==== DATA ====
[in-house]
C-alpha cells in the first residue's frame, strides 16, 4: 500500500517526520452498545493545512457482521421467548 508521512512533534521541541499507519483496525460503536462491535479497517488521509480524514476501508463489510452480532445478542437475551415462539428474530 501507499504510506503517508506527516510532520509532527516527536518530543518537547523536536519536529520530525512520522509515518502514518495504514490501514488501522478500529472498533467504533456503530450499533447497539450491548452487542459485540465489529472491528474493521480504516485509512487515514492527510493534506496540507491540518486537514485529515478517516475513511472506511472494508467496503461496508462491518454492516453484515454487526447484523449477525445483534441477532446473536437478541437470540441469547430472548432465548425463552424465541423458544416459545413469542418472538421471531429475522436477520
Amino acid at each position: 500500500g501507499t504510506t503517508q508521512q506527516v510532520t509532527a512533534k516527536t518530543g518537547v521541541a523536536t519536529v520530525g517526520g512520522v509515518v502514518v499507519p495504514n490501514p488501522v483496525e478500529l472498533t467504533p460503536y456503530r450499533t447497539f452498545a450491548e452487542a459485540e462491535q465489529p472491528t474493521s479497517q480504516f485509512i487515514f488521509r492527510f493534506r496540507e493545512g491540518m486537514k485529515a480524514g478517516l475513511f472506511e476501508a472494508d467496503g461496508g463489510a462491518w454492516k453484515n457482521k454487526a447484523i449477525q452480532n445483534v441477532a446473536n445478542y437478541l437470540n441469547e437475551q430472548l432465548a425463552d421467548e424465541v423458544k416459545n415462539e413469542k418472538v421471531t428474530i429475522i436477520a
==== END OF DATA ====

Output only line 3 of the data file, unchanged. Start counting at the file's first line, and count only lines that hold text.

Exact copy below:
Amino acid at each position: 500500500g501507499t504510506t503517508q508521512q506527516v510532520t509532527a512533534k516527536t518530543g518537547v521541541a523536536t519536529v520530525g517526520g512520522v509515518v502514518v499507519p495504514n490501514p488501522v483496525e478500529l472498533t467504533p460503536y456503530r450499533t447497539f452498545a450491548e452487542a459485540e462491535q465489529p472491528t474493521s479497517q480504516f485509512i487515514f488521509r492527510f493534506r496540507e493545512g491540518m486537514k485529515a480524514g478517516l475513511f472506511e476501508a472494508d467496503g461496508g463489510a462491518w454492516k453484515n457482521k454487526a447484523i449477525q452480532n445483534v441477532a446473536n445478542y437478541l437470540n441469547e437475551q430472548l432465548a425463552d421467548e424465541v423458544k416459545n415462539e413469542k418472538v421471531t428474530i429475522i436477520a